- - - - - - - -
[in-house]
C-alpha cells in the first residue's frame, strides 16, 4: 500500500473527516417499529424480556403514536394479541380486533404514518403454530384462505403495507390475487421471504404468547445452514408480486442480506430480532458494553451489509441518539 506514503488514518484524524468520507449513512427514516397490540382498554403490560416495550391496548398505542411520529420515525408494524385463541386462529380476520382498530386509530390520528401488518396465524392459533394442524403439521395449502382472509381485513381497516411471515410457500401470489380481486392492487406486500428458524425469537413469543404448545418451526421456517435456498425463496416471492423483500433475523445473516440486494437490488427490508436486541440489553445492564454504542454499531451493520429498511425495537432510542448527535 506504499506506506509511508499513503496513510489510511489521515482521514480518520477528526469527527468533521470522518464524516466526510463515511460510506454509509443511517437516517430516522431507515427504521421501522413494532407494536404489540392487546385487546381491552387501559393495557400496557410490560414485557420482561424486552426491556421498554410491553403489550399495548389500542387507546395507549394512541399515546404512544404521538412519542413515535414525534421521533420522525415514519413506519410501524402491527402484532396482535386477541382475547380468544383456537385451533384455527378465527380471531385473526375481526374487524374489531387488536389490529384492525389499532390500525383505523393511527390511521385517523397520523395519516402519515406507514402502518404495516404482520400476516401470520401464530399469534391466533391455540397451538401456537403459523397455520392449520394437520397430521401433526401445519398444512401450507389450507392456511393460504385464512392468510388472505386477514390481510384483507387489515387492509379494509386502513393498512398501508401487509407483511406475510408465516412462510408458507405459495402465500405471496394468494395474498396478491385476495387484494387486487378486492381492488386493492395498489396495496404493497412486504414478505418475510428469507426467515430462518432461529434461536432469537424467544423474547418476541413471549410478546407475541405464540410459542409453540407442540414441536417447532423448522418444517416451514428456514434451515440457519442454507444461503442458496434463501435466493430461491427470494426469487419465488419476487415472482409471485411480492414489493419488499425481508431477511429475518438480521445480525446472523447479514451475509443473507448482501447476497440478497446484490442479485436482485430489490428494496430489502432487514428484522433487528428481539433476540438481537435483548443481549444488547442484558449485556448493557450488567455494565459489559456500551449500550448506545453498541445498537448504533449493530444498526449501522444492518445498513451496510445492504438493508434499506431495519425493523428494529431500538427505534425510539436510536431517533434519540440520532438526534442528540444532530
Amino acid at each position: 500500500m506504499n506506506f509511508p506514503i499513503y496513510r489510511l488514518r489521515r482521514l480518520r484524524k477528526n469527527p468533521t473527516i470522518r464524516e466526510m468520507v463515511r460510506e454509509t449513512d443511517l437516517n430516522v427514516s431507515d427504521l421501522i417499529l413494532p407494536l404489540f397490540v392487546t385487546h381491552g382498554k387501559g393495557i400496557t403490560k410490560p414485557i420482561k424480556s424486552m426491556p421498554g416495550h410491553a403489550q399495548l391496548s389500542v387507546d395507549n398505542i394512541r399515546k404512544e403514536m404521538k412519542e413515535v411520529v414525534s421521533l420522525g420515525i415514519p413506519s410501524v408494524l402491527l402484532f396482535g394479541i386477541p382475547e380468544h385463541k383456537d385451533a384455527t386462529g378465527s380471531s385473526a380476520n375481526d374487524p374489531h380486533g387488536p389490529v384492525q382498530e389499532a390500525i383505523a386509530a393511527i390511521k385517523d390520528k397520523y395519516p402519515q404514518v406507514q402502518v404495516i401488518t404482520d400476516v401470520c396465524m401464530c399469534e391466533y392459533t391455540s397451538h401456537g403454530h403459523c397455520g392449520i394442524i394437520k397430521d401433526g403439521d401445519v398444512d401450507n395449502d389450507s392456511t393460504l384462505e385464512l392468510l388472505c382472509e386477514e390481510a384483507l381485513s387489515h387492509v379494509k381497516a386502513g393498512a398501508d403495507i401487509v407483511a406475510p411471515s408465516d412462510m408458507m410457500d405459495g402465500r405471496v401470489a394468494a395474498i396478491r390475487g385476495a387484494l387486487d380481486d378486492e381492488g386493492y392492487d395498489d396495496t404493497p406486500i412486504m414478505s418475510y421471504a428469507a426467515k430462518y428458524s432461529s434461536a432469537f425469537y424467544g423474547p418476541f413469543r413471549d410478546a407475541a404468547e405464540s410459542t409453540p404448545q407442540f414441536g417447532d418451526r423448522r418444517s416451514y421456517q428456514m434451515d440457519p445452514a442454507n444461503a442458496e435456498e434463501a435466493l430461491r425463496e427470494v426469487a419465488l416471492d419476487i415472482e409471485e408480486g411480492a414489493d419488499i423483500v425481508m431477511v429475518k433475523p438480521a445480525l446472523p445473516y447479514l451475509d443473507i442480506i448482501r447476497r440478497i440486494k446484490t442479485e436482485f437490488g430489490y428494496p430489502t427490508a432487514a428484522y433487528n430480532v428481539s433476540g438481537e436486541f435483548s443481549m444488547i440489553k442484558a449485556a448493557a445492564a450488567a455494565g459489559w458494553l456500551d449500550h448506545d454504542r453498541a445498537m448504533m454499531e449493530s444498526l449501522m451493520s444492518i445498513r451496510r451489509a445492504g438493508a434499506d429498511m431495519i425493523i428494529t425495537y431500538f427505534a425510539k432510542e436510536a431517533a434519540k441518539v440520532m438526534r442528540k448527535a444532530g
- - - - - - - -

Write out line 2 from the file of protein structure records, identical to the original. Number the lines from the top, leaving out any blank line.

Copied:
C-alpha cells in the first residue's frame, strides 16, 4: 500500500473527516417499529424480556403514536394479541380486533404514518403454530384462505403495507390475487421471504404468547445452514408480486442480506430480532458494553451489509441518539 506514503488514518484524524468520507449513512427514516397490540382498554403490560416495550391496548398505542411520529420515525408494524385463541386462529380476520382498530386509530390520528401488518396465524392459533394442524403439521395449502382472509381485513381497516411471515410457500401470489380481486392492487406486500428458524425469537413469543404448545418451526421456517435456498425463496416471492423483500433475523445473516440486494437490488427490508436486541440489553445492564454504542454499531451493520429498511425495537432510542448527535 506504499506506506509511508499513503496513510489510511489521515482521514480518520477528526469527527468533521470522518464524516466526510463515511460510506454509509443511517437516517430516522431507515427504521421501522413494532407494536404489540392487546385487546381491552387501559393495557400496557410490560414485557420482561424486552426491556421498554410491553403489550399495548389500542387507546395507549394512541399515546404512544404521538412519542413515535414525534421521533420522525415514519413506519410501524402491527402484532396482535386477541382475547380468544383456537385451533384455527378465527380471531385473526375481526374487524374489531387488536389490529384492525389499532390500525383505523393511527390511521385517523397520523395519516402519515406507514402502518404495516404482520400476516401470520401464530399469534391466533391455540397451538401456537403459523397455520392449520394437520397430521401433526401445519398444512401450507389450507392456511393460504385464512392468510388472505386477514390481510384483507387489515387492509379494509386502513393498512398501508401487509407483511406475510408465516412462510408458507405459495402465500405471496394468494395474498396478491385476495387484494387486487378486492381492488386493492395498489396495496404493497412486504414478505418475510428469507426467515430462518432461529434461536432469537424467544423474547418476541413471549410478546407475541405464540410459542409453540407442540414441536417447532423448522418444517416451514428456514434451515440457519442454507444461503442458496434463501435466493430461491427470494426469487419465488419476487415472482409471485411480492414489493419488499425481508431477511429475518438480521445480525446472523447479514451475509443473507448482501447476497440478497446484490442479485436482485430489490428494496430489502432487514428484522433487528428481539433476540438481537435483548443481549444488547442484558449485556448493557450488567455494565459489559456500551449500550448506545453498541445498537448504533449493530444498526449501522444492518445498513451496510445492504438493508434499506431495519425493523428494529431500538427505534425510539436510536431517533434519540440520532438526534442528540444532530